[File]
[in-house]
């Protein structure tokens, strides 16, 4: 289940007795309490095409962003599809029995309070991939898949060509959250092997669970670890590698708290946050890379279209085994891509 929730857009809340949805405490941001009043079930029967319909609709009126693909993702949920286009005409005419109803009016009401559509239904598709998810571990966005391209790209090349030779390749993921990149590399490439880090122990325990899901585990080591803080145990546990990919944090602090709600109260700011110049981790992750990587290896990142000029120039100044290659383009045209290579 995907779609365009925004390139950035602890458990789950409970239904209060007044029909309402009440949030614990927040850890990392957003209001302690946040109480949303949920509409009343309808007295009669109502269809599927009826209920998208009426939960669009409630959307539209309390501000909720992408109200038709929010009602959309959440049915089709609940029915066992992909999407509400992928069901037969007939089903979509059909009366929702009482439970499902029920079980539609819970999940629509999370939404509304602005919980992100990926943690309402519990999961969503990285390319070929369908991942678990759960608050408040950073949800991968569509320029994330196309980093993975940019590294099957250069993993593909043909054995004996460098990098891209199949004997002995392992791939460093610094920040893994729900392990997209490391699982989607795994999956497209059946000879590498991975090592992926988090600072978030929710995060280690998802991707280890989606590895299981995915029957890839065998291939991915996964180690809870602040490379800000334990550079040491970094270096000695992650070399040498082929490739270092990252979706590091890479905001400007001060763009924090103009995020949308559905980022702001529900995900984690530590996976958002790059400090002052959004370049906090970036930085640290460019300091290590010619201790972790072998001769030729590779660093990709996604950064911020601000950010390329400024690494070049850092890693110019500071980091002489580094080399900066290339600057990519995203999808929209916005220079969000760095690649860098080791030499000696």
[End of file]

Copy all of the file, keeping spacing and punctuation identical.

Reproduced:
[in-house]
């Protein structure tokens, strides 16, 4: 289940007795309490095409962003599809029995309070991939898949060509959250092997669970670890590698708290946050890379279209085994891509 929730857009809340949805405490941001009043079930029967319909609709009126693909993702949920286009005409005419109803009016009401559509239904598709998810571990966005391209790209090349030779390749993921990149590399490439880090122990325990899901585990080591803080145990546990990919944090602090709600109260700011110049981790992750990587290896990142000029120039100044290659383009045209290579 995907779609365009925004390139950035602890458990789950409970239904209060007044029909309402009440949030614990927040850890990392957003209001302690946040109480949303949920509409009343309808007295009669109502269809599927009826209920998208009426939960669009409630959307539209309390501000909720992408109200038709929010009602959309959440049915089709609940029915066992992909999407509400992928069901037969007939089903979509059909009366929702009482439970499902029920079980539609819970999940629509999370939404509304602005919980992100990926943690309402519990999961969503990285390319070929369908991942678990759960608050408040950073949800991968569509320029994330196309980093993975940019590294099957250069993993593909043909054995004996460098990098891209199949004997002995392992791939460093610094920040893994729900392990997209490391699982989607795994999956497209059946000879590498991975090592992926988090600072978030929710995060280690998802991707280890989606590895299981995915029957890839065998291939991915996964180690809870602040490379800000334990550079040491970094270096000695992650070399040498082929490739270092990252979706590091890479905001400007001060763009924090103009995020949308559905980022702001529900995900984690530590996976958002790059400090002052959004370049906090970036930085640290460019300091290590010619201790972790072998001769030729590779660093990709996604950064911020601000950010390329400024690494070049850092890693110019500071980091002489580094080399900066290339600057990519995203999808929209916005220079969000760095690649860098080791030499000696």